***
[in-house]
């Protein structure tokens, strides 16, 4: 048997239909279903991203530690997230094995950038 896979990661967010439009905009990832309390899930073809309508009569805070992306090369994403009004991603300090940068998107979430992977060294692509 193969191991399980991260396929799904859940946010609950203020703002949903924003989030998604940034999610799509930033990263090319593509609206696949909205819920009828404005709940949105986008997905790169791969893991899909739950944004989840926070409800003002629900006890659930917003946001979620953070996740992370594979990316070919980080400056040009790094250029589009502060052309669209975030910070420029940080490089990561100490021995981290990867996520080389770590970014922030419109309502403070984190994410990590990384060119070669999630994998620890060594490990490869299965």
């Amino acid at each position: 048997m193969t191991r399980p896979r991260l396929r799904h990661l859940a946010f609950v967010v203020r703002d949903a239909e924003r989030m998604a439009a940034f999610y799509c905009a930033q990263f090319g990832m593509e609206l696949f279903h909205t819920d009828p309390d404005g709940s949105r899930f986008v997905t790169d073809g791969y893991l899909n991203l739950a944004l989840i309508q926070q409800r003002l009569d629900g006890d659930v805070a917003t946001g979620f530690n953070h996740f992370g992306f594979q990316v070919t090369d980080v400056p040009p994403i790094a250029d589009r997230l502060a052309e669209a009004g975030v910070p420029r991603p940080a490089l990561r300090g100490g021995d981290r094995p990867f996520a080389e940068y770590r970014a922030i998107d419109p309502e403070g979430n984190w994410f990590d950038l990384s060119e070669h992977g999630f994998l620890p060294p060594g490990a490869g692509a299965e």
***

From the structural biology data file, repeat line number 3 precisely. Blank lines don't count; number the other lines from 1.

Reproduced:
């Amino acid at each position: 048997m193969t191991r399980p896979r991260l396929r799904h990661l859940a946010f609950v967010v203020r703002d949903a239909e924003r989030m998604a439009a940034f999610y799509c905009a930033q990263f090319g990832m593509e609206l696949f279903h909205t819920d009828p309390d404005g709940s949105r899930f986008v997905t790169d073809g791969y893991l899909n991203l739950a944004l989840i309508q926070q409800r003002l009569d629900g006890d659930v805070a917003t946001g979620f530690n953070h996740f992370g992306f594979q990316v070919t090369d980080v400056p040009p994403i790094a250029d589009r997230l502060a052309e669209a009004g975030v910070p420029r991603p940080a490089l990561r300090g100490g021995d981290r094995p990867f996520a080389e940068y770590r970014a922030i998107d419109p309502e403070g979430n984190w994410f990590d950038l990384s060119e070669h992977g999630f994998l620890p060294p060594g490990a490869g692509a299965e």